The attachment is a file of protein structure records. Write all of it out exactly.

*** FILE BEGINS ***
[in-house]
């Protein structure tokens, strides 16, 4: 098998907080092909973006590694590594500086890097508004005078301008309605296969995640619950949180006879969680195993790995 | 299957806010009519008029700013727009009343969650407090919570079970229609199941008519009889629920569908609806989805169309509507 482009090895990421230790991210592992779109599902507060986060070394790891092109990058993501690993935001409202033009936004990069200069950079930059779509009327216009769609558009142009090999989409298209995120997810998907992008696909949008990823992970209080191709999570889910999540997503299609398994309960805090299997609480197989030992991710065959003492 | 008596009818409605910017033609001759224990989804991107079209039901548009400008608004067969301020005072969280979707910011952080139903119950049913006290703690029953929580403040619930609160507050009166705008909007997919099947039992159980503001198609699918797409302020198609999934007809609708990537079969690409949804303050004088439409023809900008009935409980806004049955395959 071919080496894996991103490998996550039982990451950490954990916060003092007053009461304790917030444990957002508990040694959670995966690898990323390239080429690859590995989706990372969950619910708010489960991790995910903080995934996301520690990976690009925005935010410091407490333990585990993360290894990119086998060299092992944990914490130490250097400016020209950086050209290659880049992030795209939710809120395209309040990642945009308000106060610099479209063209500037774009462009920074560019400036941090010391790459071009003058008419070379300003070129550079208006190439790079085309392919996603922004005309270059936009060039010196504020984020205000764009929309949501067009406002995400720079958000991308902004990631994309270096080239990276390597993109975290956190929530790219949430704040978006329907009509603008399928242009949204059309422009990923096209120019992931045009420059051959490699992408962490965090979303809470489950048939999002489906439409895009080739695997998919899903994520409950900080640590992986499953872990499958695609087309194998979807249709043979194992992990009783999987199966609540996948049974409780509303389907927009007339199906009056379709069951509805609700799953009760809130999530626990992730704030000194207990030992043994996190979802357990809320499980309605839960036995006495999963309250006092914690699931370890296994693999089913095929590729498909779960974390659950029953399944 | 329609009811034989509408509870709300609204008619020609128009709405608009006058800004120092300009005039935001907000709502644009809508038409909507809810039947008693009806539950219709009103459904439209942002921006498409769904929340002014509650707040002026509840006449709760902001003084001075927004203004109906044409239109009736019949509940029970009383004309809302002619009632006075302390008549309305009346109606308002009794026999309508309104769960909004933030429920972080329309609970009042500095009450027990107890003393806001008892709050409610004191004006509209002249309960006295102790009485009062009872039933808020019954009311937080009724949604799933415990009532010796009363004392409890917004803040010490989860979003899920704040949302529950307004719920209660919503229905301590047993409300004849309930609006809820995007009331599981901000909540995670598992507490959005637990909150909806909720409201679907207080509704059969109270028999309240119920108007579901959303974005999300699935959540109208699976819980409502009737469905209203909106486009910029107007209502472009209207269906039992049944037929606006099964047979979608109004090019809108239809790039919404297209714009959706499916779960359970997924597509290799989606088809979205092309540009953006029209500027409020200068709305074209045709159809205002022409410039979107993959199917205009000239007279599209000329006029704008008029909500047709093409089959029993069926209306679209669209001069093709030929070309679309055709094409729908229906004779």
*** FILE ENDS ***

[in-house]
């Protein structure tokens, strides 16, 4: 098998907080092909973006590694590594500086890097508004005078301008309605296969995640619950949180006879969680195993790995 | 299957806010009519008029700013727009009343969650407090919570079970229609199941008519009889629920569908609806989805169309509507 482009090895990421230790991210592992779109599902507060986060070394790891092109990058993501690993935001409202033009936004990069200069950079930059779509009327216009769609558009142009090999989409298209995120997810998907992008696909949008990823992970209080191709999570889910999540997503299609398994309960805090299997609480197989030992991710065959003492 | 008596009818409605910017033609001759224990989804991107079209039901548009400008608004067969301020005072969280979707910011952080139903119950049913006290703690029953929580403040619930609160507050009166705008909007997919099947039992159980503001198609699918797409302020198609999934007809609708990537079969690409949804303050004088439409023809900008009935409980806004049955395959 071919080496894996991103490998996550039982990451950490954990916060003092007053009461304790917030444990957002508990040694959670995966690898990323390239080429690859590995989706990372969950619910708010489960991790995910903080995934996301520690990976690009925005935010410091407490333990585990993360290894990119086998060299092992944990914490130490250097400016020209950086050209290659880049992030795209939710809120395209309040990642945009308000106060610099479209063209500037774009462009920074560019400036941090010391790459071009003058008419070379300003070129550079208006190439790079085309392919996603922004005309270059936009060039010196504020984020205000764009929309949501067009406002995400720079958000991308902004990631994309270096080239990276390597993109975290956190929530790219949430704040978006329907009509603008399928242009949204059309422009990923096209120019992931045009420059051959490699992408962490965090979303809470489950048939999002489906439409895009080739695997998919899903994520409950900080640590992986499953872990499958695609087309194998979807249709043979194992992990009783999987199966609540996948049974409780509303389907927009007339199906009056379709069951509805609700799953009760809130999530626990992730704030000194207990030992043994996190979802357990809320499980309605839960036995006495999963309250006092914690699931370890296994693999089913095929590729498909779960974390659950029953399944 | 329609009811034989509408509870709300609204008619020609128009709405608009006058800004120092300009005039935001907000709502644009809508038409909507809810039947008693009806539950219709009103459904439209942002921006498409769904929340002014509650707040002026509840006449709760902001003084001075927004203004109906044409239109009736019949509940029970009383004309809302002619009632006075302390008549309305009346109606308002009794026999309508309104769960909004933030429920972080329309609970009042500095009450027990107890003393806001008892709050409610004191004006509209002249309960006295102790009485009062009872039933808020019954009311937080009724949604799933415990009532010796009363004392409890917004803040010490989860979003899920704040949302529950307004719920209660919503229905301590047993409300004849309930609006809820995007009331599981901000909540995670598992507490959005637990909150909806909720409201679907207080509704059969109270028999309240119920108007579901959303974005999300699935959540109208699976819980409502009737469905209203909106486009910029107007209502472009209207269906039992049944037929606006099964047979979608109004090019809108239809790039919404297209714009959706499916779960359970997924597509290799989606088809979205092309540009953006029209500027409020200068709305074209045709159809205002022409410039979107993959199917205009000239007279599209000329006029704008008029909500047709093409089959029993069926209306679209669209001069093709030929070309679309055709094409729908229906004779």